The Britons did not have a standing army, relying instead on a levee of tribesmen who might or might not turn up. As the majority of them were peasants or farmers, they could not stay in the field for long; as they would soon be needed to look after the crops and cattle. They lacked the heavy armour of their Roman adversaries, as much out of bravado as for any other reason, while their main weapons were the long Celtic sword and javelins.
Chariots and cavalry
One particular feature of the Britons that fascinated the Romans was their use of chariots, reminding them of the tales of Homer rather than modern warfare. Chariots had fallen out of use on the continent a long time before, but were to persist among the Britons for several more centuries. In fact they were still in use at the battle of Mons Grapius. The Britons were very adept at using them and itís been recorded how they could be driven down the steepest of slopes.
The chariots could be used as a mobile platform from which the warrior could throw javelins at the enemy, or as a battlefield taxi with the driver waiting for the warrior who would fight on foot a few yards away. The chariot was not designed to crash through enemy ranks.
Recent finds at Vindolanda has highlighted the use of cavalry by Britons. A report describes how they had large numbers of cavalry, but did not wear armour or carry swords; instead they were equipped with javelins. The British would have been well suited to harrying their enemies and for quick hit and run attacks, perhaps similar to the plains Indians of North America. They would not have been of much use, however in head to head charges against the Romans.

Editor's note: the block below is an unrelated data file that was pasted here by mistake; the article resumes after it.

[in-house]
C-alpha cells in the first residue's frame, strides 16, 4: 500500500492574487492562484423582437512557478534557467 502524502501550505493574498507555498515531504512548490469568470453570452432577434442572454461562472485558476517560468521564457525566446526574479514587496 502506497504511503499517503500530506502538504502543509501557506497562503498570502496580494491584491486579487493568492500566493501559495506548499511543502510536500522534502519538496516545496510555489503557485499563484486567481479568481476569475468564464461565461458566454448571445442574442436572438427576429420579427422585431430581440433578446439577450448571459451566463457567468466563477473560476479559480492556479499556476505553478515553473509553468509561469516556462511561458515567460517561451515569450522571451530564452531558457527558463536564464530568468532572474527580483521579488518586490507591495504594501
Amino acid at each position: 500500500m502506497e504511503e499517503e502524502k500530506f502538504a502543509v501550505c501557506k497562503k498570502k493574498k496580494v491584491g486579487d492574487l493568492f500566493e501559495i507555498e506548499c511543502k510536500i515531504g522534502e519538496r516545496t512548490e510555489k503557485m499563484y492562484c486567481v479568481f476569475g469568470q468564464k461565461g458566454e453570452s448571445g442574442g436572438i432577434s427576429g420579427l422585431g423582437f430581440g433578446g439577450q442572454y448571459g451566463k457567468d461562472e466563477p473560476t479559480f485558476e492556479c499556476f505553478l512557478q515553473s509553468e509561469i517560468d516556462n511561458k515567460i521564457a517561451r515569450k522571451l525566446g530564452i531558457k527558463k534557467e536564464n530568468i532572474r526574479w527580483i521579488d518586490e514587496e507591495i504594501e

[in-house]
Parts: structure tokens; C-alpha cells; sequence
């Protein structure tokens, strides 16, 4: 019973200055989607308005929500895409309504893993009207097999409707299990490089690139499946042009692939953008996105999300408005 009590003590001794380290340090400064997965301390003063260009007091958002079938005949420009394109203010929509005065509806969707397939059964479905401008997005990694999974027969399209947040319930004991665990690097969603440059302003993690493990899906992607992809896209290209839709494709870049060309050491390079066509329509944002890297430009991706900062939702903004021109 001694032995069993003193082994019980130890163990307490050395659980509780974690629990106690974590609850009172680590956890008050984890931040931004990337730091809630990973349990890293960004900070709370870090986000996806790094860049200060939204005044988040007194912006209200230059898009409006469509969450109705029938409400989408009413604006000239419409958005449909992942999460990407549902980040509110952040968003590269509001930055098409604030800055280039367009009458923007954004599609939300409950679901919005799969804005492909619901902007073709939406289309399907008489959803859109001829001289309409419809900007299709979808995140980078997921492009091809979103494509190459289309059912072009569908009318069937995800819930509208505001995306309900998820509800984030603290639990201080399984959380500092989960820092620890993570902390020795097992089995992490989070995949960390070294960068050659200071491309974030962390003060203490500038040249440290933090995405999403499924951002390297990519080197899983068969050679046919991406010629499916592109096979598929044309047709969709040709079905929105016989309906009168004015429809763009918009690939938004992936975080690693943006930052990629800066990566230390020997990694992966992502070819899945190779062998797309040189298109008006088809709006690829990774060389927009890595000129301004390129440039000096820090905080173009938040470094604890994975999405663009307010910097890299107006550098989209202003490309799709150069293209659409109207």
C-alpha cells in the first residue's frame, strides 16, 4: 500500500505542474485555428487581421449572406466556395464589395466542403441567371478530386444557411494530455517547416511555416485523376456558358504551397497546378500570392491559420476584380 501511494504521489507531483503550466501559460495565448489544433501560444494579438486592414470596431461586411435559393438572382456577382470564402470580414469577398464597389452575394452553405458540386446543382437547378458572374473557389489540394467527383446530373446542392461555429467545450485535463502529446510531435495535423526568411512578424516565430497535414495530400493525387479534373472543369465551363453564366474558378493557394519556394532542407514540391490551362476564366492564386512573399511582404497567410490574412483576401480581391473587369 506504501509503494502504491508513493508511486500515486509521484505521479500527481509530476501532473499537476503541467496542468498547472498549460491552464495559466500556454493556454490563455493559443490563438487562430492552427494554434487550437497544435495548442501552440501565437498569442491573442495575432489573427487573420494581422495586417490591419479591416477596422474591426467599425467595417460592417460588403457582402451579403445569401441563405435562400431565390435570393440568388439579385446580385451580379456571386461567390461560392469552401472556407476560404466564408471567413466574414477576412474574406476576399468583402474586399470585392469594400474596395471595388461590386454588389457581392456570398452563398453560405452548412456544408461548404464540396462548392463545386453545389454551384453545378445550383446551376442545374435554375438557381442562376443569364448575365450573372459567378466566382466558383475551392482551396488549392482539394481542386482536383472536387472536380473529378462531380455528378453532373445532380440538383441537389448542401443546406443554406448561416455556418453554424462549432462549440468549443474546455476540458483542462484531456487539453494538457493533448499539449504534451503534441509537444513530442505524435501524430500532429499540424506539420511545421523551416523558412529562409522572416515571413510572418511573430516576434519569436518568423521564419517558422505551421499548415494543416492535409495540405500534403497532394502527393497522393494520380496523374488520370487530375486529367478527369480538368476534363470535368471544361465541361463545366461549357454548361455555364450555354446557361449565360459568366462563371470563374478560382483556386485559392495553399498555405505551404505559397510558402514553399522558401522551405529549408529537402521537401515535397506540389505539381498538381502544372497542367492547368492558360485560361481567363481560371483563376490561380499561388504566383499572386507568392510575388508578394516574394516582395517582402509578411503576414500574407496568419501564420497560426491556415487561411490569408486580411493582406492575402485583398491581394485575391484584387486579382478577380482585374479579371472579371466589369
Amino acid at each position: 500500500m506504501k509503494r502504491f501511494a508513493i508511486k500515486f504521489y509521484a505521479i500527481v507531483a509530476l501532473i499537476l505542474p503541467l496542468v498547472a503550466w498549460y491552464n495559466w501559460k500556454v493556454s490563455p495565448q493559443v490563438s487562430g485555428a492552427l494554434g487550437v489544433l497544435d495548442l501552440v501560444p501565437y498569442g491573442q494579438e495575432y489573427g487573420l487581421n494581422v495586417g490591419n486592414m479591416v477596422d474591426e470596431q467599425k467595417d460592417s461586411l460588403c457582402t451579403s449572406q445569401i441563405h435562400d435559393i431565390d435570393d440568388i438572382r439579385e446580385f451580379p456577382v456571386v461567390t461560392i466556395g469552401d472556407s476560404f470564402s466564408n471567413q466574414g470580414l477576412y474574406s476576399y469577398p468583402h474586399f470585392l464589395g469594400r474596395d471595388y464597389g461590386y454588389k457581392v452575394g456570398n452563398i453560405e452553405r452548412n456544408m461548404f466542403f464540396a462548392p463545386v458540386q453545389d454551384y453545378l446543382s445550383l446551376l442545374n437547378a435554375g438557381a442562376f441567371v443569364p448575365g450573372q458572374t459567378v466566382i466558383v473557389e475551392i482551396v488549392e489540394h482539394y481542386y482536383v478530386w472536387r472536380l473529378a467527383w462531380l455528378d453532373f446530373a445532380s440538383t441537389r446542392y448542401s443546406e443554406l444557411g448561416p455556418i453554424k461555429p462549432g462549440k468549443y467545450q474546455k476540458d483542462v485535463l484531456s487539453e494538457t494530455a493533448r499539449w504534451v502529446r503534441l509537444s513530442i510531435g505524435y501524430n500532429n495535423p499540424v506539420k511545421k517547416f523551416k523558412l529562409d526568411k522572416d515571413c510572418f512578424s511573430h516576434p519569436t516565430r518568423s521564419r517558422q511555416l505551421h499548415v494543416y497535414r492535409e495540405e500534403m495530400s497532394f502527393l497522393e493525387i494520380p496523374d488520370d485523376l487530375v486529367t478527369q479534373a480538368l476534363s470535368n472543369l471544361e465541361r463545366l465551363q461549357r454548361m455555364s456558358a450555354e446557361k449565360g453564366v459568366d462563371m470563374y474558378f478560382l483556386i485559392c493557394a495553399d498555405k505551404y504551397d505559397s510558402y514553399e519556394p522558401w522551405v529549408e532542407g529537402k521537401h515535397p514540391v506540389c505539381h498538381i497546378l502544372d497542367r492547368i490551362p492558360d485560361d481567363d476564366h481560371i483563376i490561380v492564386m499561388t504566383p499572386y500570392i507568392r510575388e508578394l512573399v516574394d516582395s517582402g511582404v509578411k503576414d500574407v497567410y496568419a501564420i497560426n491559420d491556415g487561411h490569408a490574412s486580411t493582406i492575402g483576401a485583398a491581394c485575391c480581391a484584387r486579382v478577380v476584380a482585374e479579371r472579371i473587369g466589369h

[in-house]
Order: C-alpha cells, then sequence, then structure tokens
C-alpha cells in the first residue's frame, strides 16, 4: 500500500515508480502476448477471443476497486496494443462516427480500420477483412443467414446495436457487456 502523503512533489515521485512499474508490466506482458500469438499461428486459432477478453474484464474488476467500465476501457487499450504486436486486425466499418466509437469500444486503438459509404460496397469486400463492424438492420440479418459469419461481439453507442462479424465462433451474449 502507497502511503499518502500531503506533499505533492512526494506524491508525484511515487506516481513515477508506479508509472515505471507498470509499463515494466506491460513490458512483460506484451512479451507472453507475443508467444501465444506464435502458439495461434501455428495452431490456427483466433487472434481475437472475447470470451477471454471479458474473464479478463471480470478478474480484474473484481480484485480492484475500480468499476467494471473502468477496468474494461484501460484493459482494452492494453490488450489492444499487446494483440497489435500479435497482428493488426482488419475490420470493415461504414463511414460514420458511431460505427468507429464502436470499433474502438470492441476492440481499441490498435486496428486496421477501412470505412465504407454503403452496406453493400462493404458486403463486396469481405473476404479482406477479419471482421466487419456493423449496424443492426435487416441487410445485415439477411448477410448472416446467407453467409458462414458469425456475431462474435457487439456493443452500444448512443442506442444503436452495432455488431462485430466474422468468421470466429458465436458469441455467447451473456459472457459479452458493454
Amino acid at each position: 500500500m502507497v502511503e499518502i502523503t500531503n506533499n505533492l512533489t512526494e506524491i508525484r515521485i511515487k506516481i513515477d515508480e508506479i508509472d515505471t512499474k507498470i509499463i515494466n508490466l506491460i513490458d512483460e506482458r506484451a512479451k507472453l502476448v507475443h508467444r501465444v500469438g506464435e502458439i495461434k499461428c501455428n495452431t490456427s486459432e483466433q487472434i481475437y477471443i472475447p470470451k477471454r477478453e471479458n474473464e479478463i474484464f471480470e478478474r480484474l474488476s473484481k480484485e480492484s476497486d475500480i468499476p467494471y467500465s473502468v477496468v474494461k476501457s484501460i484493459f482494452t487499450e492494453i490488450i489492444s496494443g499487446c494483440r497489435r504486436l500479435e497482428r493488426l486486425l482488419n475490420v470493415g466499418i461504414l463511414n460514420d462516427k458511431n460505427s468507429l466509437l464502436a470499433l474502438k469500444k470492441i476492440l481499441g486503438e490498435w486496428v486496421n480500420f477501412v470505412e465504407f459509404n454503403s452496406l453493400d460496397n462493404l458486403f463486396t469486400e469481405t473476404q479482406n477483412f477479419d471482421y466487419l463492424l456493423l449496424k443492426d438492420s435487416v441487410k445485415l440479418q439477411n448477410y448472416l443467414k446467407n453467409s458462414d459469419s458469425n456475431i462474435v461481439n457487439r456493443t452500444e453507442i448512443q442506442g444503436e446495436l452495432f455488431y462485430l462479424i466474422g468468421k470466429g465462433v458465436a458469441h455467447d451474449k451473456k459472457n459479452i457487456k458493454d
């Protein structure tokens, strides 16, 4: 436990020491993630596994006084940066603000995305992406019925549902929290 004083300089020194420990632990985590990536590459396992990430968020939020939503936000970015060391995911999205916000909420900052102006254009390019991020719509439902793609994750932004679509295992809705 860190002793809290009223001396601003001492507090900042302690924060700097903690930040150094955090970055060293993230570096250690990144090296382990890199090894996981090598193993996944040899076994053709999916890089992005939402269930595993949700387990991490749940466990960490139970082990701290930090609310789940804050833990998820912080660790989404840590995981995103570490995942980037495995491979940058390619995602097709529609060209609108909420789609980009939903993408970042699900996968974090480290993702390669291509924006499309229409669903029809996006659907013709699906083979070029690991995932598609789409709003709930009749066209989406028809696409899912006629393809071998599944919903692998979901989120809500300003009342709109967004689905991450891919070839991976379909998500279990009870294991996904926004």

Most Roman literature did not make much reference to Britons cavalry, instead concentrating on their use of chariots. However this could go some way to explaining the number of cavalry and part cavalry units based along the Wall.
The Britons were well equipped to fight guerilla warfare against the Romans. Their chariots and light cavalry could be used very effectively to pick off Roman foragers and pickets, and then retreat before the Romans could respond. Indeed these tactics proved very effective against Julius Caesar, who initially lacked the cavalry needed to corner the Britons.
However the Britons were no match for the Romans in fixed battles, where the discipline superior armour and weaponry of the Romans came into play. The Britons also lacked the weapons to besiege and take Roman fortifications, while the artillery of the legions was perfectly capable of subduing the Britons hill forts.
The Britons were therefore capable of inflicting heavy losses on the Romans when they fought a guerrilla campaign, as they often did in Scotland or at the start of the Boudicca rebellion. However over confidence, bravado and their indiscipline usually meant that sooner or latter the Britons would tempt the Britons into set piece battles with the Romans. Even when heavily outnumbered the superior discipline and equipment of the Romans would almost invariably lead to a Roman victory with heavy British and light Roman casualties (such as at the end of the Boudiccan rebellion or at the battle of Mons Grappius).